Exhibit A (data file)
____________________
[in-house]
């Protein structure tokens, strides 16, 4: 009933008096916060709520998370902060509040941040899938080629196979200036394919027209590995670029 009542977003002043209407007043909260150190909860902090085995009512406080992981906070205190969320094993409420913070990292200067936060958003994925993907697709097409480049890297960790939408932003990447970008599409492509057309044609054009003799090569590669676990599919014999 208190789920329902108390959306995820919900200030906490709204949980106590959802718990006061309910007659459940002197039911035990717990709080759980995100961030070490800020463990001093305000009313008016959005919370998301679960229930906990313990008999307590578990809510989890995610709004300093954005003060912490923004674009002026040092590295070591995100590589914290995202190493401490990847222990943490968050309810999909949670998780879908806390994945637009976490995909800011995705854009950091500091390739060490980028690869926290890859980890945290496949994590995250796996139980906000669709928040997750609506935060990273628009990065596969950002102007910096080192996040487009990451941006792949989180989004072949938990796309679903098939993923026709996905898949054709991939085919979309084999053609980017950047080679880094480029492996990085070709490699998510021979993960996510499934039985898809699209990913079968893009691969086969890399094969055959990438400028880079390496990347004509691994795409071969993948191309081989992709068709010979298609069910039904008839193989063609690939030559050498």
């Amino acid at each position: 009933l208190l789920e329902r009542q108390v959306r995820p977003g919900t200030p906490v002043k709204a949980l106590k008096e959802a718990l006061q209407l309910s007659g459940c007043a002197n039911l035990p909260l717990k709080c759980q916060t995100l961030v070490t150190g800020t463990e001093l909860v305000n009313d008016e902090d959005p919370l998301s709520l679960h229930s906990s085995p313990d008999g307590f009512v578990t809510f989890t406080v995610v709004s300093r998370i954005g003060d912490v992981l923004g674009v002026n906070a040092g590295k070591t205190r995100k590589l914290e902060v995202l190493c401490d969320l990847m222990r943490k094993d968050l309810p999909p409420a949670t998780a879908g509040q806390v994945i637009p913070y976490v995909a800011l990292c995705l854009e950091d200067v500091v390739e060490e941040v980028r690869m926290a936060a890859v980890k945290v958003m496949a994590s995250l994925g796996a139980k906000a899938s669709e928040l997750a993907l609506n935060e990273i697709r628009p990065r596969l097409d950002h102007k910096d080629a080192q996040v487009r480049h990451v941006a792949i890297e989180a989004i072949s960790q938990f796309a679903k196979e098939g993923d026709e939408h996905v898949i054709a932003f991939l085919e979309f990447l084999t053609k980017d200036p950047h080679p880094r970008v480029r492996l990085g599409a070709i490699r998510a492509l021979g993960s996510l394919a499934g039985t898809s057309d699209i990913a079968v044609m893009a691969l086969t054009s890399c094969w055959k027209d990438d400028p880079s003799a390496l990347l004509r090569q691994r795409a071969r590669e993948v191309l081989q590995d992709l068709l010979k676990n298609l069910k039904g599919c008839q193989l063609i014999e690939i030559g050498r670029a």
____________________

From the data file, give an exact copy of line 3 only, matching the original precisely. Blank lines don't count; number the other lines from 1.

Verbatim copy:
């Amino acid at each position: 009933l208190l789920e329902r009542q108390v959306r995820p977003g919900t200030p906490v002043k709204a949980l106590k008096e959802a718990l006061q209407l309910s007659g459940c007043a002197n039911l035990p909260l717990k709080c759980q916060t995100l961030v070490t150190g800020t463990e001093l909860v305000n009313d008016e902090d959005p919370l998301s709520l679960h229930s906990s085995p313990d008999g307590f009512v578990t809510f989890t406080v995610v709004s300093r998370i954005g003060d912490v992981l923004g674009v002026n906070a040092g590295k070591t205190r995100k590589l914290e902060v995202l190493c401490d969320l990847m222990r943490k094993d968050l309810p999909p409420a949670t998780a879908g509040q806390v994945i637009p913070y976490v995909a800011l990292c995705l854009e950091d200067v500091v390739e060490e941040v980028r690869m926290a936060a890859v980890k945290v958003m496949a994590s995250l994925g796996a139980k906000a899938s669709e928040l997750a993907l609506n935060e990273i697709r628009p990065r596969l097409d950002h102007k910096d080629a080192q996040v487009r480049h990451v941006a792949i890297e989180a989004i072949s960790q938990f796309a679903k196979e098939g993923d026709e939408h996905v898949i054709a932003f991939l085919e979309f990447l084999t053609k980017d200036p950047h080679p880094r970008v480029r492996l990085g599409a070709i490699r998510a492509l021979g993960s996510l394919a499934g039985t898809s057309d699209i990913a079968v044609m893009a691969l086969t054009s890399c094969w055959k027209d990438d400028p880079s003799a390496l990347l004509r090569q691994r795409a071969r590669e993948v191309l081989q590995d992709l068709l010979k676990n298609l069910k039904g599919c008839q193989l063609i014999e690939i030559g050498r670029a």